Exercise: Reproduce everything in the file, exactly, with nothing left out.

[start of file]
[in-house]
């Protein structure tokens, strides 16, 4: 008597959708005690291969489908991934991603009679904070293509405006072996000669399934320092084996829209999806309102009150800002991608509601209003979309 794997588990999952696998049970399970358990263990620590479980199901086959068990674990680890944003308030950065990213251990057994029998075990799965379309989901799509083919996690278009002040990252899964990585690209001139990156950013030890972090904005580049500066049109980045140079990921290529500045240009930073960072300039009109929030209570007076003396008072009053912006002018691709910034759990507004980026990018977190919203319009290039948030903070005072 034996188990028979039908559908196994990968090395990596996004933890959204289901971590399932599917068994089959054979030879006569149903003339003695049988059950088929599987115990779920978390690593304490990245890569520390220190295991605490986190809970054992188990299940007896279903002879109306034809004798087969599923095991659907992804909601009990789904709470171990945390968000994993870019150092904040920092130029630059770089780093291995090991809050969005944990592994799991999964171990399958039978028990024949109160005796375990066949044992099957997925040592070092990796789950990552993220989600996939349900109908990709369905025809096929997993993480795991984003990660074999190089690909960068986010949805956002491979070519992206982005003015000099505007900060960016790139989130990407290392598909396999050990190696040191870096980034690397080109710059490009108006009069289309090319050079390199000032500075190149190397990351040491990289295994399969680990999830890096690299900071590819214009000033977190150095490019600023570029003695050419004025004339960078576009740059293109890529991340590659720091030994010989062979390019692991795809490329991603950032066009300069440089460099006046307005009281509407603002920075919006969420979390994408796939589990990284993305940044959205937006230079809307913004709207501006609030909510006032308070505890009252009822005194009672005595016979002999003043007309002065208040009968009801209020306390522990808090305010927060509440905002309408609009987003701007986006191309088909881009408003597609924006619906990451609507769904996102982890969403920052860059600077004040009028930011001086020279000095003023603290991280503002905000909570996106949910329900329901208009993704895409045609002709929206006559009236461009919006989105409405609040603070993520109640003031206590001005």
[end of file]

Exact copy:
[in-house]
């Protein structure tokens, strides 16, 4: 008597959708005690291969489908991934991603009679904070293509405006072996000669399934320092084996829209999806309102009150800002991608509601209003979309 794997588990999952696998049970399970358990263990620590479980199901086959068990674990680890944003308030950065990213251990057994029998075990799965379309989901799509083919996690278009002040990252899964990585690209001139990156950013030890972090904005580049500066049109980045140079990921290529500045240009930073960072300039009109929030209570007076003396008072009053912006002018691709910034759990507004980026990018977190919203319009290039948030903070005072 034996188990028979039908559908196994990968090395990596996004933890959204289901971590399932599917068994089959054979030879006569149903003339003695049988059950088929599987115990779920978390690593304490990245890569520390220190295991605490986190809970054992188990299940007896279903002879109306034809004798087969599923095991659907992804909601009990789904709470171990945390968000994993870019150092904040920092130029630059770089780093291995090991809050969005944990592994799991999964171990399958039978028990024949109160005796375990066949044992099957997925040592070092990796789950990552993220989600996939349900109908990709369905025809096929997993993480795991984003990660074999190089690909960068986010949805956002491979070519992206982005003015000099505007900060960016790139989130990407290392598909396999050990190696040191870096980034690397080109710059490009108006009069289309090319050079390199000032500075190149190397990351040491990289295994399969680990999830890096690299900071590819214009000033977190150095490019600023570029003695050419004025004339960078576009740059293109890529991340590659720091030994010989062979390019692991795809490329991603950032066009300069440089460099006046307005009281509407603002920075919006969420979390994408796939589990990284993305940044959205937006230079809307913004709207501006609030909510006032308070505890009252009822005194009672005595016979002999003043007309002065208040009968009801209020306390522990808090305010927060509440905002309408609009987003701007986006191309088909881009408003597609924006619906990451609507769904996102982890969403920052860059600077004040009028930011001086020279000095003023603290991280503002905000909570996106949910329900329901208009993704895409045609002709929206006559009236461009919006989105409405609040603070993520109640003031206590001005």